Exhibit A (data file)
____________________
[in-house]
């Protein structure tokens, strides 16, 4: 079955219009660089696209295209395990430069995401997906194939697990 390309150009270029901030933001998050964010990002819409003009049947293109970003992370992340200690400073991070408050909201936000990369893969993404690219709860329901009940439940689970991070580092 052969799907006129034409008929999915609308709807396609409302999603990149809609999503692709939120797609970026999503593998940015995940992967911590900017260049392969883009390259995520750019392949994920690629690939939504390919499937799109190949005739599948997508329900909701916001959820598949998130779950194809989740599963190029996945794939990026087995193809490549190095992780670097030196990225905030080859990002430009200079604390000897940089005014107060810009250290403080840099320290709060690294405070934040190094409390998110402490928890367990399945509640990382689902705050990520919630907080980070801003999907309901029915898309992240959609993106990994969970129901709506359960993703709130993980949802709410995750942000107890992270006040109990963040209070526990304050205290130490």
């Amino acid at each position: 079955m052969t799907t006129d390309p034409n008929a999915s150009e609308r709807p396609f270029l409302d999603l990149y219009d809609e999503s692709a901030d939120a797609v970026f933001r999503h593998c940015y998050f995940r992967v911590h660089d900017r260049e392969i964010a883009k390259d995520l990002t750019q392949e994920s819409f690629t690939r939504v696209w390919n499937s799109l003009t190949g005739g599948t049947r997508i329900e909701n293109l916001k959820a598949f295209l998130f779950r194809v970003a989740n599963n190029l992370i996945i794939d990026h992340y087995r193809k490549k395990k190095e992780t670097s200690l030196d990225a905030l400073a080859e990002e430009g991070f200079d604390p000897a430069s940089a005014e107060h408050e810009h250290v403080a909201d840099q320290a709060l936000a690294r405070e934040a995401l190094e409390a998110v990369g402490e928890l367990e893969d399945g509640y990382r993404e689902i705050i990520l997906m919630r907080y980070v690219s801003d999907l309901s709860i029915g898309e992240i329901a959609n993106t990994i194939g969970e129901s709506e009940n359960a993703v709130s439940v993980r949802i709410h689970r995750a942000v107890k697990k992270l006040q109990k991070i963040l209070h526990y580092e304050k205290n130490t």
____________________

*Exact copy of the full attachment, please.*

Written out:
[in-house]
């Protein structure tokens, strides 16, 4: 079955219009660089696209295209395990430069995401997906194939697990 390309150009270029901030933001998050964010990002819409003009049947293109970003992370992340200690400073991070408050909201936000990369893969993404690219709860329901009940439940689970991070580092 052969799907006129034409008929999915609308709807396609409302999603990149809609999503692709939120797609970026999503593998940015995940992967911590900017260049392969883009390259995520750019392949994920690629690939939504390919499937799109190949005739599948997508329900909701916001959820598949998130779950194809989740599963190029996945794939990026087995193809490549190095992780670097030196990225905030080859990002430009200079604390000897940089005014107060810009250290403080840099320290709060690294405070934040190094409390998110402490928890367990399945509640990382689902705050990520919630907080980070801003999907309901029915898309992240959609993106990994969970129901709506359960993703709130993980949802709410995750942000107890992270006040109990963040209070526990304050205290130490």
């Amino acid at each position: 079955m052969t799907t006129d390309p034409n008929a999915s150009e609308r709807p396609f270029l409302d999603l990149y219009d809609e999503s692709a901030d939120a797609v970026f933001r999503h593998c940015y998050f995940r992967v911590h660089d900017r260049e392969i964010a883009k390259d995520l990002t750019q392949e994920s819409f690629t690939r939504v696209w390919n499937s799109l003009t190949g005739g599948t049947r997508i329900e909701n293109l916001k959820a598949f295209l998130f779950r194809v970003a989740n599963n190029l992370i996945i794939d990026h992340y087995r193809k490549k395990k190095e992780t670097s200690l030196d990225a905030l400073a080859e990002e430009g991070f200079d604390p000897a430069s940089a005014e107060h408050e810009h250290v403080a909201d840099q320290a709060l936000a690294r405070e934040a995401l190094e409390a998110v990369g402490e928890l367990e893969d399945g509640y990382r993404e689902i705050i990520l997906m919630r907080y980070v690219s801003d999907l309901s709860i029915g898309e992240i329901a959609n993106t990994i194939g969970e129901s709506e009940n359960a993703v709130s439940v993980r949802i709410h689970r995750a942000v107890k697990k992270l006040q109990k991070i963040l209070h526990y580092e304050k205290n130490t």